Ireland - The Food Safety Authority of Ireland (FSAI) should be given the job of monitoring the safety of animal feed, according to an inter-agency review, chaired by Dr Patrick Wall, of the dioxin crisis of 2008.
The report, which took into account the findings of the Joint Oireachtas Committee on Agriculture and Food and direct submissions, contains 39 conclusions and recommendations on all the issues surrounding a crisis that cost Irish taxpayers over €150 million.
The FSAI does not currently have responsibility for monitoring animal feed safety under the contract it holds with the Government to monitor food for human consumption.
The report highlighted the fact that “primary responsibility under legislation to produce safe feed and food rests with feed and food business operators”. It pointed in particular to the inadequacy of the feed business operators’ safety management systems and also to inadequacies in the inspection regime.
The report concluded “there was no delay in the handling of the incident from 19th November and all of the actions taken were proportionate and prompt”. In relation to the product recall, the report said that the “action taken by the relevant public authorities was swift and decisive”, a view subsequently endorsed by both the European Commission and the European Food Safety Authority.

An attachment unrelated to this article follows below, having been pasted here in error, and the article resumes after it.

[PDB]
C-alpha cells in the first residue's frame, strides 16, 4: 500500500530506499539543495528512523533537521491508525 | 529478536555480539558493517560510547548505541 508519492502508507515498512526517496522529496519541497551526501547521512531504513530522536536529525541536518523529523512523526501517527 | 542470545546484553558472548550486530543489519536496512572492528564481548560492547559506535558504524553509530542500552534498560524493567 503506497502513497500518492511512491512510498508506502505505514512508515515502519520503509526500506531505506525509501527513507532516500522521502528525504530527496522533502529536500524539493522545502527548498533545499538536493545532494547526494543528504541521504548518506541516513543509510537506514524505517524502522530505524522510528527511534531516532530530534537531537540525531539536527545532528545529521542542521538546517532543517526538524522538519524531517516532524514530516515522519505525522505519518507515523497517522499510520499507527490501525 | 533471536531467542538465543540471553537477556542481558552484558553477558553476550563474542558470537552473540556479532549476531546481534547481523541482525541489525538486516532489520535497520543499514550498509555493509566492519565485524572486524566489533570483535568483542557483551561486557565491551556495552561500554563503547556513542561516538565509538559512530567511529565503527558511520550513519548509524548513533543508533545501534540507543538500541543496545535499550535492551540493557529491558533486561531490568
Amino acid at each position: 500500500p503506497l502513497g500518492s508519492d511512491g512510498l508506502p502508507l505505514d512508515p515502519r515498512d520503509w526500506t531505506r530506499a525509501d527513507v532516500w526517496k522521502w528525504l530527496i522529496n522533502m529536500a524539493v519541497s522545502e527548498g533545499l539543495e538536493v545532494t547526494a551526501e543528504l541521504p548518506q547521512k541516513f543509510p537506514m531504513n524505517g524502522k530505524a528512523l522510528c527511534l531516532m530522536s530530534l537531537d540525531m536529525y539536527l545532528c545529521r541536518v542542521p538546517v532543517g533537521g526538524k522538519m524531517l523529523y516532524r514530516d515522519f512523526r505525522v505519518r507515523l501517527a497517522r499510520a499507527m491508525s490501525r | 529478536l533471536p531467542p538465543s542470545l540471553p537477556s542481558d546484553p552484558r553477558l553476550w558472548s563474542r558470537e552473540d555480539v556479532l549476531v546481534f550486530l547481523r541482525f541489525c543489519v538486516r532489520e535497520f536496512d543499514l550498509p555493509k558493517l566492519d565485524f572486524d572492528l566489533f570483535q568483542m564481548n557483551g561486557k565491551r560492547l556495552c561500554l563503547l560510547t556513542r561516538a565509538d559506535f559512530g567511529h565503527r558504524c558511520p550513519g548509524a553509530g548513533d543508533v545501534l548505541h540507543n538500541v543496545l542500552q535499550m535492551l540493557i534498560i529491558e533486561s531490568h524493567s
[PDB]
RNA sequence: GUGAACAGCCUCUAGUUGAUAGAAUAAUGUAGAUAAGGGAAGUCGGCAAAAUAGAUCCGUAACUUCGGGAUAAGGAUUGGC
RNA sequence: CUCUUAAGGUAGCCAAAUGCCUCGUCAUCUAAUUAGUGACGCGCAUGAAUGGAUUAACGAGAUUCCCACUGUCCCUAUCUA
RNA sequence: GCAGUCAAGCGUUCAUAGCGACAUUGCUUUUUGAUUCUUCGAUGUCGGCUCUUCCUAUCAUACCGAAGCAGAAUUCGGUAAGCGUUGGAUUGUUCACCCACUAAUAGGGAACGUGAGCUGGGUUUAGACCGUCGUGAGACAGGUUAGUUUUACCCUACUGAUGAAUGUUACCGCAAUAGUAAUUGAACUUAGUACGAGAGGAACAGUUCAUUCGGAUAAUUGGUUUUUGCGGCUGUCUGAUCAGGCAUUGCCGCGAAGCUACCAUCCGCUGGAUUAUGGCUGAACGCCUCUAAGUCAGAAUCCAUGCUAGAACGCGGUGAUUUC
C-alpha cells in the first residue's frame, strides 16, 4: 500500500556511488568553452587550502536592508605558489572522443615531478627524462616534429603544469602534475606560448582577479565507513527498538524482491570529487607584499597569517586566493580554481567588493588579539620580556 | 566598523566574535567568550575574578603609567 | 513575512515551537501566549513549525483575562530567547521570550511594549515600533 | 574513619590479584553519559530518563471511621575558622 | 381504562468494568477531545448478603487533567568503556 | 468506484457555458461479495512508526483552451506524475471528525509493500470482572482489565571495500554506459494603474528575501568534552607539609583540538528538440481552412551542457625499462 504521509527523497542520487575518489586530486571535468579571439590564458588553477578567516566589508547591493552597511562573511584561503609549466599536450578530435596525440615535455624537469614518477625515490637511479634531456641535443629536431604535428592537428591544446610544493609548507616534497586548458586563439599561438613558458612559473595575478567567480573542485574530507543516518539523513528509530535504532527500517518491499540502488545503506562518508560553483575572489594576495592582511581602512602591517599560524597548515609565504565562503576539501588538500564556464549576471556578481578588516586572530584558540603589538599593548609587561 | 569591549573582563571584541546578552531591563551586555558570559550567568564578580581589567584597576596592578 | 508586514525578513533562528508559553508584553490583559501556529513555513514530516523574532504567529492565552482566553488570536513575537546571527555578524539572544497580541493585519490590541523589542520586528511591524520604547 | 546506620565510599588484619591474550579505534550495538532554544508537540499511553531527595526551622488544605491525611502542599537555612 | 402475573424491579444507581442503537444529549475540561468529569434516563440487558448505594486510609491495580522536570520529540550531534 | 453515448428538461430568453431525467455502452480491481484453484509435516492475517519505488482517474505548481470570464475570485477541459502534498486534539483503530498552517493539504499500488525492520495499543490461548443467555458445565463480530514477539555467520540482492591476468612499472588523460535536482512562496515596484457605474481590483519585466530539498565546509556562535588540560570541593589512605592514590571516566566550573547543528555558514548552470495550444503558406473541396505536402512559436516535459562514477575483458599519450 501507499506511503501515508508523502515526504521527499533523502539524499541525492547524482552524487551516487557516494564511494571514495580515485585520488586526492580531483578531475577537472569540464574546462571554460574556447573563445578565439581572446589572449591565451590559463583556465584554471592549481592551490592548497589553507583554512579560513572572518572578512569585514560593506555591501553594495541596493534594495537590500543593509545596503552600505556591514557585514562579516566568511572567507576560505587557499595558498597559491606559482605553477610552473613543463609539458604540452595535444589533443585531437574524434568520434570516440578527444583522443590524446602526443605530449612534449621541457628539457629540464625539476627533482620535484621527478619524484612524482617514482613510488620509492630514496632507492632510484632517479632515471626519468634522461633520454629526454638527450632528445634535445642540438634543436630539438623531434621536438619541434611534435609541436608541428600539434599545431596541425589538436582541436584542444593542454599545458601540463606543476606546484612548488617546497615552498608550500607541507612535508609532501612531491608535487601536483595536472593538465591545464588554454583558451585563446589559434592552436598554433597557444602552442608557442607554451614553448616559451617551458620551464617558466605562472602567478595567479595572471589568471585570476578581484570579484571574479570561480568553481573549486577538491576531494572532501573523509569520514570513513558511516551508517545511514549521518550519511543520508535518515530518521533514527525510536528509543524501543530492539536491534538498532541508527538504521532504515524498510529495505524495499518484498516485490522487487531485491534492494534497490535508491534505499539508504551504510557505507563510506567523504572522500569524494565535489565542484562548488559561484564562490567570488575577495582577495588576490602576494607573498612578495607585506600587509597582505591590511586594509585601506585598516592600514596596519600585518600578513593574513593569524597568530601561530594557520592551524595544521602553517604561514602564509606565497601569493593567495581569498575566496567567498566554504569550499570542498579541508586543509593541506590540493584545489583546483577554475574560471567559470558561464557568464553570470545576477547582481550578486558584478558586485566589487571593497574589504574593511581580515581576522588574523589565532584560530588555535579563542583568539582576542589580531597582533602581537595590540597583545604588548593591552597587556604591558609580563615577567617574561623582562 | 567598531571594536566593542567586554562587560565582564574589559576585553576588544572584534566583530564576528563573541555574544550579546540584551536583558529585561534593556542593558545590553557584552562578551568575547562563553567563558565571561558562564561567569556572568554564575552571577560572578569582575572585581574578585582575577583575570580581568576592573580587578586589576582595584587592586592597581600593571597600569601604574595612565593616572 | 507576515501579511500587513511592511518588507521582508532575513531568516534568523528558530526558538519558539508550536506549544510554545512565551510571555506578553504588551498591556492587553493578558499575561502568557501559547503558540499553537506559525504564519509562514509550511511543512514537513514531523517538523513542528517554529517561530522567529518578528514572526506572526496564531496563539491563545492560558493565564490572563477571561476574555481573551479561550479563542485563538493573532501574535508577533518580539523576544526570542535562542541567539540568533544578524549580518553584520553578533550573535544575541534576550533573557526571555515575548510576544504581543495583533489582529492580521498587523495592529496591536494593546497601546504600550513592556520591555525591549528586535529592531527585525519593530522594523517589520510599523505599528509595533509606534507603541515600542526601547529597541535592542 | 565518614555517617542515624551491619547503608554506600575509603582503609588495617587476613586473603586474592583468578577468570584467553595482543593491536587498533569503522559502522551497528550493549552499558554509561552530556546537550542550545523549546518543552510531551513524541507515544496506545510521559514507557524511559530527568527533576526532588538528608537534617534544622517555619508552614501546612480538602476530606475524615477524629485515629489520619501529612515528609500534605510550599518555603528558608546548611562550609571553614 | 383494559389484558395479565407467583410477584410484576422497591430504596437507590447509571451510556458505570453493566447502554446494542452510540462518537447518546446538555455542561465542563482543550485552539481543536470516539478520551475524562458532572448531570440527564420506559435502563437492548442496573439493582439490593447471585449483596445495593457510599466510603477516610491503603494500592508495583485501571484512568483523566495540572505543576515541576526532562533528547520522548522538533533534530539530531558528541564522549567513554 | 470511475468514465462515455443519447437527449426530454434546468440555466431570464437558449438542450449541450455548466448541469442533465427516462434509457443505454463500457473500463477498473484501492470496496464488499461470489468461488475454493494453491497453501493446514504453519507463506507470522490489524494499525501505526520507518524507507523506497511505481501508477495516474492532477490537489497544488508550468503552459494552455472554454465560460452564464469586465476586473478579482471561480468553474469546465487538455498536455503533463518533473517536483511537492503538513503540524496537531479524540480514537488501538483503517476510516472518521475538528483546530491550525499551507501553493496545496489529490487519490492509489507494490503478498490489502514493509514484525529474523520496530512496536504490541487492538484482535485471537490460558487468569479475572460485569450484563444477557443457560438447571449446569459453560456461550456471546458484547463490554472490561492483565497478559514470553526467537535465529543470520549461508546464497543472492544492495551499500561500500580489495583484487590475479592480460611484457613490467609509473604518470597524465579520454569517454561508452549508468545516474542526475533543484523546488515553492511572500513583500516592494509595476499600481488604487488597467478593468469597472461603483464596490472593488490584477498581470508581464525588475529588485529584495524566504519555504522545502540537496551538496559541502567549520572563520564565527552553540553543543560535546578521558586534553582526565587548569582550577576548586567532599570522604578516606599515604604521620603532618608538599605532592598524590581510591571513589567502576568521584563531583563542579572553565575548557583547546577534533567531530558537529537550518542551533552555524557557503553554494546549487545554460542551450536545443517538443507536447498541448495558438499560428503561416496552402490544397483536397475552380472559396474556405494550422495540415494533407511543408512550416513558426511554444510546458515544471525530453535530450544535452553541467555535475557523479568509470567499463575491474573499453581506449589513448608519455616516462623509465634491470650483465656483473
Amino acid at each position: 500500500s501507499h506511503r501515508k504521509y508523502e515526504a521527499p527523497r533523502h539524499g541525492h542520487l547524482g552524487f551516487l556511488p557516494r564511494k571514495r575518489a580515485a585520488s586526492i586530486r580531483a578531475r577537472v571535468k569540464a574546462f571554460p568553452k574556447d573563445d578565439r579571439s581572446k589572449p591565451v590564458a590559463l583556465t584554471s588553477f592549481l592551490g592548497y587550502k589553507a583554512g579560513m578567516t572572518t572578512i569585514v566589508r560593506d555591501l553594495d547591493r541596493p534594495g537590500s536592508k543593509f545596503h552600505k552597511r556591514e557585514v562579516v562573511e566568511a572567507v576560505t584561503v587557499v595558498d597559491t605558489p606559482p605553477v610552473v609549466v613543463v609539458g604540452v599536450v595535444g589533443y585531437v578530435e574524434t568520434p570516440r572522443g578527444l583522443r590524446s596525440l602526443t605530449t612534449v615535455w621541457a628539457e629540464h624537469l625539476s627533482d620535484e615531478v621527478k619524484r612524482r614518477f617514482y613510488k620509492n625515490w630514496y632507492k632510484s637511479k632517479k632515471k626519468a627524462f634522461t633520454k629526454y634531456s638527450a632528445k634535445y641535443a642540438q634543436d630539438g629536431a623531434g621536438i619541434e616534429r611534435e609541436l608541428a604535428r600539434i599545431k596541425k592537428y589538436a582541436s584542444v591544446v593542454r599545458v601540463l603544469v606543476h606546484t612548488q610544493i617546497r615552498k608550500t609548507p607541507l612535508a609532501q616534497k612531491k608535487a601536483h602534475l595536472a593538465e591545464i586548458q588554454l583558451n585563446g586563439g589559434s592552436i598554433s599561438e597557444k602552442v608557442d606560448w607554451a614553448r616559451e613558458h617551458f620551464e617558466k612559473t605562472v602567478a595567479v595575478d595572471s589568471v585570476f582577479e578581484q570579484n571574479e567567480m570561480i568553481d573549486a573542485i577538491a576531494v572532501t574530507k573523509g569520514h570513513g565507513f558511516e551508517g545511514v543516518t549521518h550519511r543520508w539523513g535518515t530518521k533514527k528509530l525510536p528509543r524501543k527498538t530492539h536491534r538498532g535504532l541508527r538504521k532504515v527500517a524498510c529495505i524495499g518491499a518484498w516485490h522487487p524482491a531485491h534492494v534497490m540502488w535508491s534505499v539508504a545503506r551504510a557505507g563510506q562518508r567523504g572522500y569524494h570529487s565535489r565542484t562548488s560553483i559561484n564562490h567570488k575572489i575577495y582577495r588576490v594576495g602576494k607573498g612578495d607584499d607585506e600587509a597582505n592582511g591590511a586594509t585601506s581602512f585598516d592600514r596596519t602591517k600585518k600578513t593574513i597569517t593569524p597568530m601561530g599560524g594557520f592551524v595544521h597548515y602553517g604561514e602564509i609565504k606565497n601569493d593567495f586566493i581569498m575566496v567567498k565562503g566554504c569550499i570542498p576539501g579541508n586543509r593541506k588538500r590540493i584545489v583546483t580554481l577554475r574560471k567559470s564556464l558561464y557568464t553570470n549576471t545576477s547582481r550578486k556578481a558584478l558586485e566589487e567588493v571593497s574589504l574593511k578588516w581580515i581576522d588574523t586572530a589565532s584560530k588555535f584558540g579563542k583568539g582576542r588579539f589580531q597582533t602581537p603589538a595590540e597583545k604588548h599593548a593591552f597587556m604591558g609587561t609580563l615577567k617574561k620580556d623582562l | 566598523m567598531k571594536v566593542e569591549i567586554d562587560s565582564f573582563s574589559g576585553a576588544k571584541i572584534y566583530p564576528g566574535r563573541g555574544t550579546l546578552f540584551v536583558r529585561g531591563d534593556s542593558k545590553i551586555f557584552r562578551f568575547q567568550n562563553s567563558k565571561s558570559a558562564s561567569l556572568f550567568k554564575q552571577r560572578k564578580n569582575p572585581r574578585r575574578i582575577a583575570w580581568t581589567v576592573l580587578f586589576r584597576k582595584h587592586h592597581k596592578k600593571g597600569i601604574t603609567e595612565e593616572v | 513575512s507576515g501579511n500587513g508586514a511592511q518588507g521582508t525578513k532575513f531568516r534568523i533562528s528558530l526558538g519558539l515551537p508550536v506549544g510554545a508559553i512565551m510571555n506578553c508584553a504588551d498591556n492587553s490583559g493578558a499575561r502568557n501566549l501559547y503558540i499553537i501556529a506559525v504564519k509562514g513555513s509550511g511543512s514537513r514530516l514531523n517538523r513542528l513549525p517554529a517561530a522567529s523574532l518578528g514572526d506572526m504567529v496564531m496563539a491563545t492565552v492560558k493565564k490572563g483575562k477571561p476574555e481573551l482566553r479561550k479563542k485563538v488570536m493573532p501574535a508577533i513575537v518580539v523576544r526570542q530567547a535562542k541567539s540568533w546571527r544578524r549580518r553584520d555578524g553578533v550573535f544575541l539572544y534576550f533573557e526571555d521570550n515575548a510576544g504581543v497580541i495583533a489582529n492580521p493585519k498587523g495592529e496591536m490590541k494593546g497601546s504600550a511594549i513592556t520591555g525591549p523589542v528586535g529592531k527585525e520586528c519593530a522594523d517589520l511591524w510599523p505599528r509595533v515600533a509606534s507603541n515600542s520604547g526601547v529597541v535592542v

It also noted that “public confidence was restored quickly” and also concluded that, in the management of the incident, “the protection of consumer health was rightly the overriding priority”.
Commenting on the report yesterday, Minister for Agriculture and Food Brendan Smith said a number of the issues raised in the report had already been identified by his department.
He said these were particularly in relation to animal-feed controls and risk-assessment procedures, and the department had already amended the 2009 animal feed inspection programme to assign a higher risk category to the drying of feed and to grain drying operators.
He said the controls now place greater emphasis on the checking of feed safety management plans, based on hazard analysis and critical control point principles that feed business operators are required to draw up and implement. The controls now remind operators involved in the drying of grain and feed that only particular fuels (gas, diesel and kerosene) should be used for such drying.
He said the department had reminded feed business operators of their obligation to ensure the safety of the feed chain.